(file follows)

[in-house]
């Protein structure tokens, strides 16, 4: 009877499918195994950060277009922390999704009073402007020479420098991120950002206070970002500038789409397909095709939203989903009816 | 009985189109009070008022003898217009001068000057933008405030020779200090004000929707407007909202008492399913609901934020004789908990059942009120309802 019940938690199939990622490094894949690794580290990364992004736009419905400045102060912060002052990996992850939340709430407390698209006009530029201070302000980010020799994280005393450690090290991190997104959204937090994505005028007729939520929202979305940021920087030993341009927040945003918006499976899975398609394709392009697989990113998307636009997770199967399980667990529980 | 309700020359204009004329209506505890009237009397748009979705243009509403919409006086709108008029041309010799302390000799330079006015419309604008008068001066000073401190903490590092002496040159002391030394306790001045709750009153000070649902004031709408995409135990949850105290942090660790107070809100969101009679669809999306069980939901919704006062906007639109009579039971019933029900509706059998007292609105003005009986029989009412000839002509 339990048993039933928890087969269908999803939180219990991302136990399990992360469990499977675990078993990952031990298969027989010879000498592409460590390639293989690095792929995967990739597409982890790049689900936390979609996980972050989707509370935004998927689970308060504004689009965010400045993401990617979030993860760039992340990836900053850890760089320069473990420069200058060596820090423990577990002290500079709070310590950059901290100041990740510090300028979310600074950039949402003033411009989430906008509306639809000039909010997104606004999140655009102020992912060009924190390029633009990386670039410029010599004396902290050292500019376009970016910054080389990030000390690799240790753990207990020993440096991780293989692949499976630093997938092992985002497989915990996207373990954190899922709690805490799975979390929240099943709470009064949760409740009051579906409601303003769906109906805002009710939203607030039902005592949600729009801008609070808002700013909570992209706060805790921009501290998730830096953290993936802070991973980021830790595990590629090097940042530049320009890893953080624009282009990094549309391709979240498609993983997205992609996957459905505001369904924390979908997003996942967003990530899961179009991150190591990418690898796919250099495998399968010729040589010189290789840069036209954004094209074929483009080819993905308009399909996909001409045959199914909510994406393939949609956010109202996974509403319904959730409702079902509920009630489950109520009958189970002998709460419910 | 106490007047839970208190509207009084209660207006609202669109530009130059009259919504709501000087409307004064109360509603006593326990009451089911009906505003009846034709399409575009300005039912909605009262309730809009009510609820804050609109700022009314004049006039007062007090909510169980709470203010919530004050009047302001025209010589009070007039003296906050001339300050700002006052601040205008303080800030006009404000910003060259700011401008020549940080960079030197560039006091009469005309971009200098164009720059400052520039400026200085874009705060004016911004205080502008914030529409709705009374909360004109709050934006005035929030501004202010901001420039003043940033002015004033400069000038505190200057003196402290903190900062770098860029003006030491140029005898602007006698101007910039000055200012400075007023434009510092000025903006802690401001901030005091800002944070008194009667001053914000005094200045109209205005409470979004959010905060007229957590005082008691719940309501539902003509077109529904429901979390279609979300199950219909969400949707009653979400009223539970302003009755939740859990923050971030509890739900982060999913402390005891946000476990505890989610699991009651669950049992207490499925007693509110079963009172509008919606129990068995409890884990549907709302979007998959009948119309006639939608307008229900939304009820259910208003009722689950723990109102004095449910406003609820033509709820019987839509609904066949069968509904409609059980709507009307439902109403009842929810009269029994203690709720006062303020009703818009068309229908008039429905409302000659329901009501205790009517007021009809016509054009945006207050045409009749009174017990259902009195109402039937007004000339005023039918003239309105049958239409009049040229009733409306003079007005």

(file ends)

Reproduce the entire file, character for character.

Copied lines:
[in-house]
């Protein structure tokens, strides 16, 4: 009877499918195994950060277009922390999704009073402007020479420098991120950002206070970002500038789409397909095709939203989903009816 | 009985189109009070008022003898217009001068000057933008405030020779200090004000929707407007909202008492399913609901934020004789908990059942009120309802 019940938690199939990622490094894949690794580290990364992004736009419905400045102060912060002052990996992850939340709430407390698209006009530029201070302000980010020799994280005393450690090290991190997104959204937090994505005028007729939520929202979305940021920087030993341009927040945003918006499976899975398609394709392009697989990113998307636009997770199967399980667990529980 | 309700020359204009004329209506505890009237009397748009979705243009509403919409006086709108008029041309010799302390000799330079006015419309604008008068001066000073401190903490590092002496040159002391030394306790001045709750009153000070649902004031709408995409135990949850105290942090660790107070809100969101009679669809999306069980939901919704006062906007639109009579039971019933029900509706059998007292609105003005009986029989009412000839002509 339990048993039933928890087969269908999803939180219990991302136990399990992360469990499977675990078993990952031990298969027989010879000498592409460590390639293989690095792929995967990739597409982890790049689900936390979609996980972050989707509370935004998927689970308060504004689009965010400045993401990617979030993860760039992340990836900053850890760089320069473990420069200058060596820090423990577990002290500079709070310590950059901290100041990740510090300028979310600074950039949402003033411009989430906008509306639809000039909010997104606004999140655009102020992912060009924190390029633009990386670039410029010599004396902290050292500019376009970016910054080389990030000390690799240790753990207990020993440096991780293989692949499976630093997938092992985002497989915990996207373990954190899922709690805490799975979390929240099943709470009064949760409740009051579906409601303003769906109906805002009710939203607030039902005592949600729009801008609070808002700013909570992209706060805790921009501290998730830096953290993936802070991973980021830790595990590629090097940042530049320009890893953080624009282009990094549309391709979240498609993983997205992609996957459905505001369904924390979908997003996942967003990530899961179009991150190591990418690898796919250099495998399968010729040589010189290789840069036209954004094209074929483009080819993905308009399909996909001409045959199914909510994406393939949609956010109202996974509403319904959730409702079902509920009630489950109520009958189970002998709460419910 | 106490007047839970208190509207009084209660207006609202669109530009130059009259919504709501000087409307004064109360509603006593326990009451089911009906505003009846034709399409575009300005039912909605009262309730809009009510609820804050609109700022009314004049006039007062007090909510169980709470203010919530004050009047302001025209010589009070007039003296906050001339300050700002006052601040205008303080800030006009404000910003060259700011401008020549940080960079030197560039006091009469005309971009200098164009720059400052520039400026200085874009705060004016911004205080502008914030529409709705009374909360004109709050934006005035929030501004202010901001420039003043940033002015004033400069000038505190200057003196402290903190900062770098860029003006030491140029005898602007006698101007910039000055200012400075007023434009510092000025903006802690401001901030005091800002944070008194009667001053914000005094200045109209205005409470979004959010905060007229957590005082008691719940309501539902003509077109529904429901979390279609979300199950219909969400949707009653979400009223539970302003009755939740859990923050971030509890739900982060999913402390005891946000476990505890989610699991009651669950049992207490499925007693509110079963009172509008919606129990068995409890884990549907709302979007998959009948119309006639939608307008229900939304009820259910208003009722689950723990109102004095449910406003609820033509709820019987839509609904066949069968509904409609059980709507009307439902109403009842929810009269029994203690709720006062303020009703818009068309229908008039429905409302000659329901009501205790009517007021009809016509054009945006207050045409009749009174017990259902009195109402039937007004000339005023039918003239309105049958239409009049040229009733409306003079007005």